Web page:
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We have this signal:

$$x(t)= 2 + 2\cos(2\pi f_0 t) + \frac{2}{T_0} \operatorname{sinc}\left(\frac{2 t}{T_0}\right)e^{j2 \pi 4/ T_0} + \operatorname{sinc}\left(\frac{2 t}{T_0}\right)e^{-j2 \pi 4/ T_0}.$$

I have calculate Fourier trasformed and have found: $$ X(f)=\delta(f)+ \delta(f-f_0) + \delta(f+f_0) + \operatorname{rect}\left(\frac{f-\frac 4{T_0}}{\frac 2{T_0}}\right) + \operatorname{rect}\left(\frac{f+\frac 4{T_0}}{\frac 2{T_0}})\right) $$

I must find the average power. If use Parseval's have: \begin{align} P_x&=\frac{1}{T_0} \int_{-\infty}^{\infty}\lvert X(f)\rvert^2df \\ &= \frac 1{T_0}\left(\int\lvert\delta(f)+\delta(f+f_0)+\delta(f−f_0)+\operatorname{rect}+\operatorname{rect}\rvert^2df\right). \end{align} How can I solve this?

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  • $\begingroup$ The Fourier transform doesn't help here. You have to compute the power from the time domain signal, as shown in Maximilian Matthé's answer. $\endgroup$ – Matt L. Mar 28 '17 at 11:39
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A signal either has finite energy, finite power or even infinite power. If it has finite energy, it will have zero average power, according to your definition $$P_x=\lim_{T_0\rightarrow\infty}\frac{1}{T_0}\int_{-\frac{T_0}{2}}^{\frac{T_0}{2}}|x(t)|^2dt.$$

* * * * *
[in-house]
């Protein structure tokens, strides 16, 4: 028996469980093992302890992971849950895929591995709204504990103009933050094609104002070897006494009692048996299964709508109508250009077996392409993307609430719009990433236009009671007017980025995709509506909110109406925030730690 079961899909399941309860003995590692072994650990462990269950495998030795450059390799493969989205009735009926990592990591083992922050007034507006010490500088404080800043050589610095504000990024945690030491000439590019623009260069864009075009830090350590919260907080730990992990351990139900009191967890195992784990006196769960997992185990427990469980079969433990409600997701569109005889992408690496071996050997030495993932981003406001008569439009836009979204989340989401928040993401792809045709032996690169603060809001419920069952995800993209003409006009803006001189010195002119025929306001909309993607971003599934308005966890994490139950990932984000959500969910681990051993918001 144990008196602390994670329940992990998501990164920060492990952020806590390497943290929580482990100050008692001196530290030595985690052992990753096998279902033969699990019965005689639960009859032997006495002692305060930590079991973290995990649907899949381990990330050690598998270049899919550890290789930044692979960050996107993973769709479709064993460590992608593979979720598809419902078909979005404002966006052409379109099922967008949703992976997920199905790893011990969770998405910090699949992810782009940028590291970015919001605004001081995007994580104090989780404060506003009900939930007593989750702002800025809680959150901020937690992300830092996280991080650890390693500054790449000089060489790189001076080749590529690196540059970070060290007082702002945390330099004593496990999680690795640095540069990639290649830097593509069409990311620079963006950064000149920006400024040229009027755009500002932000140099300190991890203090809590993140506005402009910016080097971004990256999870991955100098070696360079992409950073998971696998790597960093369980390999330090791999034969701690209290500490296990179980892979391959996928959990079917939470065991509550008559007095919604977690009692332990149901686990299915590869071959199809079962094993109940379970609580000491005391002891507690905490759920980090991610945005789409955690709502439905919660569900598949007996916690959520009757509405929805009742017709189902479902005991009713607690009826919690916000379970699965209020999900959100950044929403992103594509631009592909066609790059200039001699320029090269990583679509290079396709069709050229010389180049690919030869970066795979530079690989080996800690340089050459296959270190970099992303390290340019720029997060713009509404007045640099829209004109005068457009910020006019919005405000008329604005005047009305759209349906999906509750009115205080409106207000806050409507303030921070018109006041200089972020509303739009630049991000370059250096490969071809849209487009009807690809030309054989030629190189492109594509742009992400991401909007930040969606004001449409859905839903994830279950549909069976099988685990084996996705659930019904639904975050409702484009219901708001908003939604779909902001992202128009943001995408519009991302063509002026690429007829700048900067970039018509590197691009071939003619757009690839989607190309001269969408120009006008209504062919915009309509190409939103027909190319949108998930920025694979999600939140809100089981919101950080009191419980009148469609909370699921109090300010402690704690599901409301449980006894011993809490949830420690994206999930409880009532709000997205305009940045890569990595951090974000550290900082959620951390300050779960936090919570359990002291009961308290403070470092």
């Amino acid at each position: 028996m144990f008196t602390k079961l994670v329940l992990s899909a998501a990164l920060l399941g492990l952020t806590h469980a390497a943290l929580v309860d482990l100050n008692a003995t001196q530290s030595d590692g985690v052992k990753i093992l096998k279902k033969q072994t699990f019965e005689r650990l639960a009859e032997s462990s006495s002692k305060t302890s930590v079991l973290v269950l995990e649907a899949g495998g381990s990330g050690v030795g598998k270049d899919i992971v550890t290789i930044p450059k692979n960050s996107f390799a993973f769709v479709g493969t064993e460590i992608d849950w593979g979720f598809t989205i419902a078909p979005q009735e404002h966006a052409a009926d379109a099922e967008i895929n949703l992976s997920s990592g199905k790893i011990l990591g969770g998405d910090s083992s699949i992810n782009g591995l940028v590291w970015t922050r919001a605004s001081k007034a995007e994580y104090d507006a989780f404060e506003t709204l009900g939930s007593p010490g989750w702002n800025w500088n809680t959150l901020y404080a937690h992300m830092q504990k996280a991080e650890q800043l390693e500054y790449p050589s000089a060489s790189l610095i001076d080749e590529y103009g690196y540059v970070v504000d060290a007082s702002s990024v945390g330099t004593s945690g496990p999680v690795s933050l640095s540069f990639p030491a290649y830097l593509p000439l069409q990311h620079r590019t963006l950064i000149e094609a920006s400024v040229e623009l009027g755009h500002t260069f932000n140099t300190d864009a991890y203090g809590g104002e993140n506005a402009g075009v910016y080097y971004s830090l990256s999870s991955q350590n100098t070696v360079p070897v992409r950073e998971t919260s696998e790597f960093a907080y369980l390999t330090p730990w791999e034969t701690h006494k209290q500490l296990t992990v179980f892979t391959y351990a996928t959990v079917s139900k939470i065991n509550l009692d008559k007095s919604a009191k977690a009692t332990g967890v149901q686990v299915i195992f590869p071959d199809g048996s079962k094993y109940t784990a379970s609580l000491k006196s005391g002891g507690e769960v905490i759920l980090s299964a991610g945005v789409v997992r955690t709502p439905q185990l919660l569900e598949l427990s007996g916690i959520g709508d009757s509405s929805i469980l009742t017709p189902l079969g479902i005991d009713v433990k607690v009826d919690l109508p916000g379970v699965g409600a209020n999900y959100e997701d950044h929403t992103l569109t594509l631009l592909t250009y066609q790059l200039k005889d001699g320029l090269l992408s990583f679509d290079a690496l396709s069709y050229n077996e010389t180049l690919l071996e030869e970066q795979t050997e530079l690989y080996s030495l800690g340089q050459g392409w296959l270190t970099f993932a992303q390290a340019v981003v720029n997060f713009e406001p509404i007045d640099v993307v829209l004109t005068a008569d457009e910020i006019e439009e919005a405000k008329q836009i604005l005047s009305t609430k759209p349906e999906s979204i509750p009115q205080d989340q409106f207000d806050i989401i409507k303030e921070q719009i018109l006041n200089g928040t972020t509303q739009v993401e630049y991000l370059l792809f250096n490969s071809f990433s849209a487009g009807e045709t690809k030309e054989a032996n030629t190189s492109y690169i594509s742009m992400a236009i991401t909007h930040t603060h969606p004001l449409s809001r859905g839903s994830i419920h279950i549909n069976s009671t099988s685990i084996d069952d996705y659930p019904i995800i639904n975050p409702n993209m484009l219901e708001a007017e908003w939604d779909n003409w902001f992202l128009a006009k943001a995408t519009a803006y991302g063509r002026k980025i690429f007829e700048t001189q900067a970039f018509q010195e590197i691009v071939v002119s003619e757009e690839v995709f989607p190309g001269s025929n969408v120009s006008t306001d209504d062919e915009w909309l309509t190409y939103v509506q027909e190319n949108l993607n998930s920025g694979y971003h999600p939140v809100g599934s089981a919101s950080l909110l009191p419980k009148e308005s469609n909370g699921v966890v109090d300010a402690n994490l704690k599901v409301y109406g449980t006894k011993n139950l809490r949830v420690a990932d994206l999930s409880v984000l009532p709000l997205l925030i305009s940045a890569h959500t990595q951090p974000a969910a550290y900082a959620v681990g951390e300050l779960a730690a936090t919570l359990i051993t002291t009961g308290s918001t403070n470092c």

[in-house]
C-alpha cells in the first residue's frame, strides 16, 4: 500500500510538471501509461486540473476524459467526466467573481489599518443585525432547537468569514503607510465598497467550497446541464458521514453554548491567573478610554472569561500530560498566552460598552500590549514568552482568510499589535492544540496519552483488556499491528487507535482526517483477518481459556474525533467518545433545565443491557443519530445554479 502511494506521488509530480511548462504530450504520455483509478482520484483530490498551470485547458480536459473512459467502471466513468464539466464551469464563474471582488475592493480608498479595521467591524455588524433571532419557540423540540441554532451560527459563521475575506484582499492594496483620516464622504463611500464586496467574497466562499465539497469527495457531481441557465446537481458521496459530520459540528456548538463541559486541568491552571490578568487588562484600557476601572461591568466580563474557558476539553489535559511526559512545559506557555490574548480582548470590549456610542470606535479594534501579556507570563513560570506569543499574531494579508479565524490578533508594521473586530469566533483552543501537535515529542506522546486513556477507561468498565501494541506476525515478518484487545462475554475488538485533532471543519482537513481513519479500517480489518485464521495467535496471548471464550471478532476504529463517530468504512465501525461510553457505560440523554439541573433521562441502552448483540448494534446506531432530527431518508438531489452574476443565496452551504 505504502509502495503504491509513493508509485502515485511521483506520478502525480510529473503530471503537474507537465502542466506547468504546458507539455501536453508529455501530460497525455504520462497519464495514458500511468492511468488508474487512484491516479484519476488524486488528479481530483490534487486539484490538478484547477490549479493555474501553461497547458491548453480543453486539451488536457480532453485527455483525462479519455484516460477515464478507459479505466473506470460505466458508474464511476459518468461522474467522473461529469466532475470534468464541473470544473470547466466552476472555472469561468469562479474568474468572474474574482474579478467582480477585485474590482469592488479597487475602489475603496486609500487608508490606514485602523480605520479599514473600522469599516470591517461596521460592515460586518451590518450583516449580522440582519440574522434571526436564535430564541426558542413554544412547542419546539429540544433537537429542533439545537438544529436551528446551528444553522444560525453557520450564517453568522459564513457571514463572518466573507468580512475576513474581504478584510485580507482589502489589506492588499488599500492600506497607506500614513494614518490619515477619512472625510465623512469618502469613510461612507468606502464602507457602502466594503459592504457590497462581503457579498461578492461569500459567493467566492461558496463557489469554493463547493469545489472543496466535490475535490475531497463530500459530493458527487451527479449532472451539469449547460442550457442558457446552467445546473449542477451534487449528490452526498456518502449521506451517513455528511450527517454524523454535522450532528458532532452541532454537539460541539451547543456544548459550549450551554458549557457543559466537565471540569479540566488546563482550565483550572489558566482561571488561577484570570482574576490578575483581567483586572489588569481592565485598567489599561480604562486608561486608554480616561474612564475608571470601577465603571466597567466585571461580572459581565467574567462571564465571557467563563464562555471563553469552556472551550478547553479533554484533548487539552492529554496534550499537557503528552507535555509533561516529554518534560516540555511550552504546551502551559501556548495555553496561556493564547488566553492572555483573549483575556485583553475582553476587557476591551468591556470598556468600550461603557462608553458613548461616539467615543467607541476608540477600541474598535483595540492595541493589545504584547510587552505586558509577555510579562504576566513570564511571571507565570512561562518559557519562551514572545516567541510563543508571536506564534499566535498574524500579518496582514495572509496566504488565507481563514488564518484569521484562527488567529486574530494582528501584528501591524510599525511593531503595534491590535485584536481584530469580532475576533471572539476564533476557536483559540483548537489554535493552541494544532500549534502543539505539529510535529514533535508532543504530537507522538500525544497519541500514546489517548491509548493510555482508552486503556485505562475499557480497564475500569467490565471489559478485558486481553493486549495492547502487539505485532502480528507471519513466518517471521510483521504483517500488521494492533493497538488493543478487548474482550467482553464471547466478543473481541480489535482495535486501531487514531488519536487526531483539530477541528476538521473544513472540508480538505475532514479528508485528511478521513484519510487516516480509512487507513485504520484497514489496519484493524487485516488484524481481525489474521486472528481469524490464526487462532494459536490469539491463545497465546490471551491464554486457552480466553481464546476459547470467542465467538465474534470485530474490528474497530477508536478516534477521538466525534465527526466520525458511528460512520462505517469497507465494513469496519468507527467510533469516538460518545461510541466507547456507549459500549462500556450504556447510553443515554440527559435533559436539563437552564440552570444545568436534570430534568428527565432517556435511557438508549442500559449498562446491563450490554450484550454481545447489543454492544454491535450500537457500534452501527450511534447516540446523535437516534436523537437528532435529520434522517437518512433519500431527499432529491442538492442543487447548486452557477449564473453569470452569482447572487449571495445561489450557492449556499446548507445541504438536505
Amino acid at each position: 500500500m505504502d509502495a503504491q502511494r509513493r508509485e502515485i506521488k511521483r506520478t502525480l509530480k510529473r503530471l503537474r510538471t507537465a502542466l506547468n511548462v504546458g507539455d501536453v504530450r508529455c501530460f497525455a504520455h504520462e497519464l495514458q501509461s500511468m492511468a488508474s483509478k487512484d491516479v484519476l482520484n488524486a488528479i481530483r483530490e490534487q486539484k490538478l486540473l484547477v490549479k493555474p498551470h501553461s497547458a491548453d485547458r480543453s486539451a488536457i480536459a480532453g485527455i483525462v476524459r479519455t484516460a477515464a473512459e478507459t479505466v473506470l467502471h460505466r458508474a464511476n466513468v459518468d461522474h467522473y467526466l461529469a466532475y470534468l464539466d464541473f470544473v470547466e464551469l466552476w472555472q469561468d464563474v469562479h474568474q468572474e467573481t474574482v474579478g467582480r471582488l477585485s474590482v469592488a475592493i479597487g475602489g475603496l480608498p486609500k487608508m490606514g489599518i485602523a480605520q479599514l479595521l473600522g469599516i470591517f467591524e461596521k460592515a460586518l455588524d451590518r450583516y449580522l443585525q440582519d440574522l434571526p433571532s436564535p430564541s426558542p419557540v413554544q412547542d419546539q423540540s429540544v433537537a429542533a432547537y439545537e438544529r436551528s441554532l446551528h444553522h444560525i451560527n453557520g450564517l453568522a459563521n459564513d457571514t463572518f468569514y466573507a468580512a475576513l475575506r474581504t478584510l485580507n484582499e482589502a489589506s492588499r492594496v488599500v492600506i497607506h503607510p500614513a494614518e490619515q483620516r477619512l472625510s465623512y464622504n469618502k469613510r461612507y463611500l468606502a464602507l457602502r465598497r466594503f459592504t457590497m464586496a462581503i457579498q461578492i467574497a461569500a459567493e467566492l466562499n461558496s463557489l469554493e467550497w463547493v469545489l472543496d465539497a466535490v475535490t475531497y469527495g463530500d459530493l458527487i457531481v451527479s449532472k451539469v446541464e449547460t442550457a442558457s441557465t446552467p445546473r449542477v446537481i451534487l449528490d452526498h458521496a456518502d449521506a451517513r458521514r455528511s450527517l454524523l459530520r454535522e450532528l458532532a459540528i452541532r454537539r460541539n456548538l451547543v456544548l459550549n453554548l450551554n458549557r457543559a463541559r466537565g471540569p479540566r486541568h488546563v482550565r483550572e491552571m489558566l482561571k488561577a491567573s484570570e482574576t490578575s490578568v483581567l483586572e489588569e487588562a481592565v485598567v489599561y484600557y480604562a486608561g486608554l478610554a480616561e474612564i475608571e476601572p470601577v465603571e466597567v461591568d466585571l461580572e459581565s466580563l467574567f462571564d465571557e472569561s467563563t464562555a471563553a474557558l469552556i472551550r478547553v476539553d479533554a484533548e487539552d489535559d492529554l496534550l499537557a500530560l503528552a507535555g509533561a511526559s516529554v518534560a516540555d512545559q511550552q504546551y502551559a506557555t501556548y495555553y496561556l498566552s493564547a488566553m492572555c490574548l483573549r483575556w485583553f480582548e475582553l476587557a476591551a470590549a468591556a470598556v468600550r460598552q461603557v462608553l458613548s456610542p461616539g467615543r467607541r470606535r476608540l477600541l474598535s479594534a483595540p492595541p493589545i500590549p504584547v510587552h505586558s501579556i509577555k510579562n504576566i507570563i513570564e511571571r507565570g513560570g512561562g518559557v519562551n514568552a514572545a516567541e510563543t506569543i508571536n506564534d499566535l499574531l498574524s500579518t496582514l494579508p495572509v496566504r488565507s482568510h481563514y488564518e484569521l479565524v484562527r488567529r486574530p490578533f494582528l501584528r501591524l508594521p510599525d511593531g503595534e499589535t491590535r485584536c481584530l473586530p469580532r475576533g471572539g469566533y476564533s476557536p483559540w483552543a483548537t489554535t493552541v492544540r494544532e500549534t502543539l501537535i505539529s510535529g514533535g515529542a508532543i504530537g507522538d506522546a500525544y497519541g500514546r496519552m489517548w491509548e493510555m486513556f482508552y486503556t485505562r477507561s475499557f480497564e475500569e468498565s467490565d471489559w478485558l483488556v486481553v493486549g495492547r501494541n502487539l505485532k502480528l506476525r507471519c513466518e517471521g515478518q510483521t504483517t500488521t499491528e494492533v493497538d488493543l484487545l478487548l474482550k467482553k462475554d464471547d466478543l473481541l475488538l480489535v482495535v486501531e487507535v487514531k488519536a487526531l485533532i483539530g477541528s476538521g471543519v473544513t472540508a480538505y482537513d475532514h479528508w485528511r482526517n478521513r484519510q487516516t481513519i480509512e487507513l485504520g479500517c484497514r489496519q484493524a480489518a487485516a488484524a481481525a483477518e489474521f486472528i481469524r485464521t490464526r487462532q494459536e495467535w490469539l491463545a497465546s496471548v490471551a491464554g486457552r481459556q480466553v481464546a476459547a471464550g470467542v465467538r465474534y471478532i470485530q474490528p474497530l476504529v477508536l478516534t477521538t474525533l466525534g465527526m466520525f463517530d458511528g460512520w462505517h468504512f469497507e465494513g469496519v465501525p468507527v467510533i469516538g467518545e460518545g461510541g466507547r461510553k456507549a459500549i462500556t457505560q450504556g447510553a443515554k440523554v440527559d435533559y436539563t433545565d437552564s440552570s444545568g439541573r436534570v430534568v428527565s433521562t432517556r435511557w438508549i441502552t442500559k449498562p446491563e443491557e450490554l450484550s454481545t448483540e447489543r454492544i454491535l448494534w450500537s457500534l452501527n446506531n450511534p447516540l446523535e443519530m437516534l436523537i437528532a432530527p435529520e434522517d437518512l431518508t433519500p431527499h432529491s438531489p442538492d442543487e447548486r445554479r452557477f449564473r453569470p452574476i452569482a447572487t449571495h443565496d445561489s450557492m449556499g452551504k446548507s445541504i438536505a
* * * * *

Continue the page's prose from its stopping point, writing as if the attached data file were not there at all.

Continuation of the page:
Knowing that the sincs are orthogonal to each other, as well as the cos function, the average power is given by

$$P_x=P(2)+P(2\cos(2\pi f_0t))+P(\operatorname{sinc})$$

where $P(...)$ is the power of the components in brackets. The sinc function has finite energy, hence it has zero power on average. Hence, we have

$$P_x=P(2)+P(2\cos(2\pi f_0 t)$$ with $$P(2)=4$$ and $$P(2\cos(2\pi f_0 t)=2^2\cdot\frac{1}{2}=2.$$

Therefore, the overall power is given by

$$P_x=6.$$

For the calculation of the $\cos$, consider $$P_{\cos}=\frac{1}{T}\int_{0}^{T}\cos^2(2\pi t/T)dt=\frac{1}{2}$$

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    $\begingroup$ Your first equation $P_x=\ldots$ should have the integration limits $-T_0/2$ and $T_0/2$. Furthermore, the first sentence is not true. There are also signals with infinite power. $\endgroup$ – Matt L. Mar 28 '17 at 11:37
  • $\begingroup$ @MattL. You are right, I've corrected the presentation. Thank you! $\endgroup$ – Maximilian Matthé Mar 28 '17 at 11:52
  • $\begingroup$ please note that the symbol $T_0$ in electrical engineering (and signal processing) notation refers to period of signals in general. This is important in the sense that engineering tradition place a strong emphasis on established symbols, unlike mathematicians (I think you're a mathematician?) who can quite be free in selecting theirs own. So in your first equation a careless reader can infer a wrong meaning. Especially when the context is about periodic signals. So It's better to replace it with $T$. $\endgroup$ – Fat32 Mar 29 '17 at 21:19

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